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Creating Unemployment for the Sake of Private Profit;
Multinational (Global) Operations and the Exporting of Employment


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Creating Unemployment for the Sake of Private Profit;
Multinational (Global) Operations and the Exporting of Employment

Exporting Employment and Importing Unemployment

Take an enterprise owned by British owners, employing British capital, employing British employees in Britain. Wage rates are much lower in the Far East because of the low standard of living of those living there. So the British enterprise (owners, directors) transfers some or all of its production (or other) operations to a Far Eastern country. And this applies to calculators, computers, television sets, electrical and electronic equipment, toys, and much else.

Their British employees are made redundant, are dismissed, become unemployed. But employment increases in the Far Eastern country. And all this for the sake of greater profits to owners and directors of the British enterprise.

Employment increases abroad and decreases in Britain, so that employment has been exported. Unemployment decreases abroad but increases in Britain, so that unemployment has been imported. Employment has been exported, unemployment has been imported, and all this for the sake of private profit.

The large additional profits which result from transferring operations abroad then do not result from doing a better job, or from providing better, or more needed, or more effectively produced, goods or services. These additional profits result from importing unemployment into the UK, are the result of dismissing their British employees.

The social costs of unemployment, however, are in the end paid by the unemployed (who are part of the community) and to some extent by the community as a whole. So the enterprise has passed on to the community this part of its operating costs, is making a profit at the expense of the community.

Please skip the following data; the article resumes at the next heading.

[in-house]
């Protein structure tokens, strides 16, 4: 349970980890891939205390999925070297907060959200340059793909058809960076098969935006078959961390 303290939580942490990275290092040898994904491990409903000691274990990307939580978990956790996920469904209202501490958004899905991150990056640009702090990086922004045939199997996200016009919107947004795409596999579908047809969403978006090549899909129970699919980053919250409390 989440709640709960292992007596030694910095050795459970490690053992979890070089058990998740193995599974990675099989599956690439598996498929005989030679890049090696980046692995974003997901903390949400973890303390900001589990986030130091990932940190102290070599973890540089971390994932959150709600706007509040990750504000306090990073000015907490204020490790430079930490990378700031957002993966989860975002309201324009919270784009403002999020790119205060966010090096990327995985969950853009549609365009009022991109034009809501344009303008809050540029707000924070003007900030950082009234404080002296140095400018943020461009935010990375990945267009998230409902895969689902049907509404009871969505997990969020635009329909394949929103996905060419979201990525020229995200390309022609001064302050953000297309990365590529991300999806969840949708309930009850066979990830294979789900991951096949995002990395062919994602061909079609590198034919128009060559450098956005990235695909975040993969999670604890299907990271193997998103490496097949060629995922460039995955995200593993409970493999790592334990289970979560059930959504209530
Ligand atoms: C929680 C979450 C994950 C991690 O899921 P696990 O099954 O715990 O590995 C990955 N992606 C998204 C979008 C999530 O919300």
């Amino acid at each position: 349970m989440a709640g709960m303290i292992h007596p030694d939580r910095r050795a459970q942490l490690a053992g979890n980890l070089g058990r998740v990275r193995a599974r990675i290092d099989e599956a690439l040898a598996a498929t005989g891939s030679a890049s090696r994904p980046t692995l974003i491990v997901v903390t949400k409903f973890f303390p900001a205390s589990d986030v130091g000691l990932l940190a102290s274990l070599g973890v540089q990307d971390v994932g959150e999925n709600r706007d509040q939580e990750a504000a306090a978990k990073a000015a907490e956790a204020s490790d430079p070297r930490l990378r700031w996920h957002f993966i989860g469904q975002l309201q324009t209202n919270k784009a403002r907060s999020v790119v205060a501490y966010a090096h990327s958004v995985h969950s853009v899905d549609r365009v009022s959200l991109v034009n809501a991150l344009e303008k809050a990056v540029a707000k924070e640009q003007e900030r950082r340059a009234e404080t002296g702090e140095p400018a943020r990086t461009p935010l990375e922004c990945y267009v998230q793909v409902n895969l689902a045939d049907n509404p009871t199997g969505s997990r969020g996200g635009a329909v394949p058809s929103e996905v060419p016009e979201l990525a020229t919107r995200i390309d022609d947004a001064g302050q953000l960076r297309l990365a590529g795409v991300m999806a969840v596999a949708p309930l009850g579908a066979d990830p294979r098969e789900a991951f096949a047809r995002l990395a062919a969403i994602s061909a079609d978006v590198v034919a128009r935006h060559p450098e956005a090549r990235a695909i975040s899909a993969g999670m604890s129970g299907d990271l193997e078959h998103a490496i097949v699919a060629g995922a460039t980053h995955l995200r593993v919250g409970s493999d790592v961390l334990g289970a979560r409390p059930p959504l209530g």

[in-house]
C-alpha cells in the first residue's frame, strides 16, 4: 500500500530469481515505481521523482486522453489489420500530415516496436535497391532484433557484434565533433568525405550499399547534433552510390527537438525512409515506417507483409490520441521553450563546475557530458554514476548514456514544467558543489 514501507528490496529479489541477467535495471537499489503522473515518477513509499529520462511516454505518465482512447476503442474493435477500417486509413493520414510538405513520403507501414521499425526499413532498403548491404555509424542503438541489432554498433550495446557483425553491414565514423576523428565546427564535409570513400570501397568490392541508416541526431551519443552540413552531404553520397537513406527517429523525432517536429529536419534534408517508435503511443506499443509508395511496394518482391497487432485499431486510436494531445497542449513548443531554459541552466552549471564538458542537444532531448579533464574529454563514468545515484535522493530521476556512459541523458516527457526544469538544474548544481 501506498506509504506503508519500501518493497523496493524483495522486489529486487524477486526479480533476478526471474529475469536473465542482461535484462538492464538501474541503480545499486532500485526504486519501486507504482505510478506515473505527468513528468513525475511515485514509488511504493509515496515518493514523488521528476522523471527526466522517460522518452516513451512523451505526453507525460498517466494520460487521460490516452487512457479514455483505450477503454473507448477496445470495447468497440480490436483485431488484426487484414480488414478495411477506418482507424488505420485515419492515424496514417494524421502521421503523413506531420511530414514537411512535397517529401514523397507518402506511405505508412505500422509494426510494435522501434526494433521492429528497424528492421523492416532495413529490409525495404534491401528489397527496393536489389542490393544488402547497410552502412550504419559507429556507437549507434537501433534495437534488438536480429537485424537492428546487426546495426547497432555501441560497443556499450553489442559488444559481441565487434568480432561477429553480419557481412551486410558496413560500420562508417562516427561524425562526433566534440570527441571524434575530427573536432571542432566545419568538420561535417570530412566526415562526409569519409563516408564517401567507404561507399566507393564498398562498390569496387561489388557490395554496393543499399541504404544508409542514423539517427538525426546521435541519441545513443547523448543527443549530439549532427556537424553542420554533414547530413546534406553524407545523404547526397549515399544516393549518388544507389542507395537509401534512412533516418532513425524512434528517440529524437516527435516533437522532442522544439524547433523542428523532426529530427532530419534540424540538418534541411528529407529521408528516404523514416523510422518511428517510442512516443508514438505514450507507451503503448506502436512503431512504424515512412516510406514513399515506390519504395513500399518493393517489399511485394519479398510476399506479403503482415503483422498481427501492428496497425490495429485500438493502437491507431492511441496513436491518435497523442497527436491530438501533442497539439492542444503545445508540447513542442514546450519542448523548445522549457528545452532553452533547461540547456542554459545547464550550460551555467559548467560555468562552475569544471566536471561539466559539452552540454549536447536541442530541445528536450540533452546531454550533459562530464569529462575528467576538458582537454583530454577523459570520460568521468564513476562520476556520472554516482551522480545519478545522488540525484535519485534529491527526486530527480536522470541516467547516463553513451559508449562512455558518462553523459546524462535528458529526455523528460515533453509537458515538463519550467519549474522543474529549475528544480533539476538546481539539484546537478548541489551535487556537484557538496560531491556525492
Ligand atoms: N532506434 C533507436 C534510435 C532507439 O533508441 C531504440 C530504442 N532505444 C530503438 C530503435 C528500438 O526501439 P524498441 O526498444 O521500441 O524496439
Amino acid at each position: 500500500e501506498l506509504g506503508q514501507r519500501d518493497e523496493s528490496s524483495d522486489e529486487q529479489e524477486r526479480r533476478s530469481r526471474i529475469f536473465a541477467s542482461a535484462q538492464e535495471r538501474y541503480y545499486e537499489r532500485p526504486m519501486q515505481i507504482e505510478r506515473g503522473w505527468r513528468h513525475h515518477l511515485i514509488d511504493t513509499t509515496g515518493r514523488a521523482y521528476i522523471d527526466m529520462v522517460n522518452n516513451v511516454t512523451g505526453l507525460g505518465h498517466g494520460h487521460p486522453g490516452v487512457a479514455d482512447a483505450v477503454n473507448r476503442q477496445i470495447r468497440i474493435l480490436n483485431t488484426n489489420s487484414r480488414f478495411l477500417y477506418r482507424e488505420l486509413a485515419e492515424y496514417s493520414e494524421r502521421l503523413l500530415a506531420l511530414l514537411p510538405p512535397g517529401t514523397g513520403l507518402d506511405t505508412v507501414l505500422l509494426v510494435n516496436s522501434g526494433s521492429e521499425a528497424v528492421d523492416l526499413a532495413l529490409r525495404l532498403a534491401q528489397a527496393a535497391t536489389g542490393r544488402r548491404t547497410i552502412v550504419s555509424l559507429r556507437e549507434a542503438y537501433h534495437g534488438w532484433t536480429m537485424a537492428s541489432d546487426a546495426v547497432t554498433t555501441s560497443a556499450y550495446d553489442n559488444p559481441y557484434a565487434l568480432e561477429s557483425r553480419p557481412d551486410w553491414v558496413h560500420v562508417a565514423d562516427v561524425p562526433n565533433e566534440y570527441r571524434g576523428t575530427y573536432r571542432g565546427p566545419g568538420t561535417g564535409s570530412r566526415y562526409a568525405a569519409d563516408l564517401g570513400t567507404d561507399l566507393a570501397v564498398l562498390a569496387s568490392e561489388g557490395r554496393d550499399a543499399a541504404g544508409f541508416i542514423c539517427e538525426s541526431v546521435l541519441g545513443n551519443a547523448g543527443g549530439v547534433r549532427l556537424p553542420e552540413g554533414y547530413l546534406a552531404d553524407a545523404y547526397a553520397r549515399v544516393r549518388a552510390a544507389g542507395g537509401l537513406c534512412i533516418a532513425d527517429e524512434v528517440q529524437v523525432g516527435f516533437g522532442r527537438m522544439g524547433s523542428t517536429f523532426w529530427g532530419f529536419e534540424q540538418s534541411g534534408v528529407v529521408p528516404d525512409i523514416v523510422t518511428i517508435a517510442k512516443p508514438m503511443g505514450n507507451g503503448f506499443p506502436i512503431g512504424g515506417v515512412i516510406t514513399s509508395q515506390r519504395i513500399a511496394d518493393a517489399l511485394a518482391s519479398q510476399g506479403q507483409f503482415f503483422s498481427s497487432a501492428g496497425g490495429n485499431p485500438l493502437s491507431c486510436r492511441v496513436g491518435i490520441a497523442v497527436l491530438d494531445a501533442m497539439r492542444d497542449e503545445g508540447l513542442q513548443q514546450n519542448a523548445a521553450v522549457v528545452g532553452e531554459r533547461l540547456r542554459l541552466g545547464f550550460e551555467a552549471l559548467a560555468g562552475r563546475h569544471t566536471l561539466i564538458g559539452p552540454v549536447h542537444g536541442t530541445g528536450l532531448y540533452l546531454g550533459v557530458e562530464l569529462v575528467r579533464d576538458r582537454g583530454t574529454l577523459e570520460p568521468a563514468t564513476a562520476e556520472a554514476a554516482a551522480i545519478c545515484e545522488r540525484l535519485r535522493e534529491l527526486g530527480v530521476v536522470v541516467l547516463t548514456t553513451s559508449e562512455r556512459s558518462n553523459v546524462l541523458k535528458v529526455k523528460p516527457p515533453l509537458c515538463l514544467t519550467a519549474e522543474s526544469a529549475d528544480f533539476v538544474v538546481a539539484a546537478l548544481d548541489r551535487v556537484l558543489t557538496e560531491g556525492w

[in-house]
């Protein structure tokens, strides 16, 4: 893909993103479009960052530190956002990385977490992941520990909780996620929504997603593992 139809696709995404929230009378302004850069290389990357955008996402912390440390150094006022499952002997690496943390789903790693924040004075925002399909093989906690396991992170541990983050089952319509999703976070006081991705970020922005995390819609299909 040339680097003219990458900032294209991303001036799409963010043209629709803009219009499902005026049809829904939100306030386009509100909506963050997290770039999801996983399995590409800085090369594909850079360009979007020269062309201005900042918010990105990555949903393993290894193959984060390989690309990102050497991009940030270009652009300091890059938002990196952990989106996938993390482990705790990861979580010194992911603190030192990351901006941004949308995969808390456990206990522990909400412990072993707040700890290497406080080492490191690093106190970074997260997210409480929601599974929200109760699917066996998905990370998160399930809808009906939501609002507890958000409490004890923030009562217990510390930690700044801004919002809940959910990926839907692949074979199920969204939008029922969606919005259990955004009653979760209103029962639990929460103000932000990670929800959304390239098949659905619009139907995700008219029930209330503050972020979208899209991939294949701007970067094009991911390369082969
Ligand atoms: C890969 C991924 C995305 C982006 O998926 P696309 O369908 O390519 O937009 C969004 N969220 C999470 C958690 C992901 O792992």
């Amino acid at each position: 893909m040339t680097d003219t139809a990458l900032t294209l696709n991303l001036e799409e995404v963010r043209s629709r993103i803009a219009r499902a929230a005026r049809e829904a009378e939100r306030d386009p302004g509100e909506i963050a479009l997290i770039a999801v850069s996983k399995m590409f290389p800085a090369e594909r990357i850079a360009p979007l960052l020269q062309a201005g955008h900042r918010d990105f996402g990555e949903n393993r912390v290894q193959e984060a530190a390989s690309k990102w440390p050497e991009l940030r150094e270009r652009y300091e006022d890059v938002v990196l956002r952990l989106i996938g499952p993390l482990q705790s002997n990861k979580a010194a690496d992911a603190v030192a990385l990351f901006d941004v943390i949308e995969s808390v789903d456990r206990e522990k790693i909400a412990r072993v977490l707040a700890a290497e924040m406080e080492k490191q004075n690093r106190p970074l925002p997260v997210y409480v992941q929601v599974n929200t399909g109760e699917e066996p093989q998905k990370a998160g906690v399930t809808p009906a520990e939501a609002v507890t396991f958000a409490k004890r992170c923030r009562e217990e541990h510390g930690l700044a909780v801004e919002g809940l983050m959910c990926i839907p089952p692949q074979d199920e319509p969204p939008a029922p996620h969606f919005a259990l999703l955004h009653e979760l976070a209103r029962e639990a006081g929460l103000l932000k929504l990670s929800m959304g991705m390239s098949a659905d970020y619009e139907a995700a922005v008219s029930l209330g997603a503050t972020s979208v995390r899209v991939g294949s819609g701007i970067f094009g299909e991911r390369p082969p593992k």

It is an accepted principle of economics, that the social costs of an enterprise's operations have to be paid by the enterprise, expressed by the maxim 'The polluter pays'. In other words, the social costs of unemployment have to be paid by the enterprise which caused the unemployment.
See   Community Economics: Principles

To the extent to which an enterprise fails to allow for the social costs of its operations, to that extent are its profits derived from passing its operating costs to the community, is it making profits at the expense of the community, is it exploiting the community and its members.

Importing Goods and Services which Originate in a Low-wage Country, Into a High-wage Home-country

It would seem that importing cheaper goods from low-wage countries results in cheaper goods being made available, in lower prices. But we need to consider that middlemen take excessive profits, that unemployment increases, that wages and living standards decrease. And these are the social costs arising from such importing operations.

The consumer experiences a small lowering of prices from such imports, an apparent gain to the community. The picture changes when the larger costs to the community are included which the community (including consumers) has to pay.

Goods and services are bought cheaply in low-wage countries and sold in high-wage countries, at what seem to be large and excessive profit mark-ups.

Prices used to be based on 'cost plus reasonable mark-up', and unhindered competition was meant to ensure that the mark-up was reasonable. Prices are now based on what people can be persuaded to pay for what they can be persuaded to buy. The mark-up between producing in a low-wage country, and then selling in a high-wage country, can be enormous.

So imports are priced at what the market will bear, or just under. Sales of home-produced product reduce or its prices are lowered so as to compete with the imported product. The importer can easily afford to reduce his prices a little further, and so on until, in the end, the home-country's production facilities are knocked out. In the home-country we see prices reduced a little as long as low-wage countries compete with each other, increasing unemployment and reducing wages in the home-country.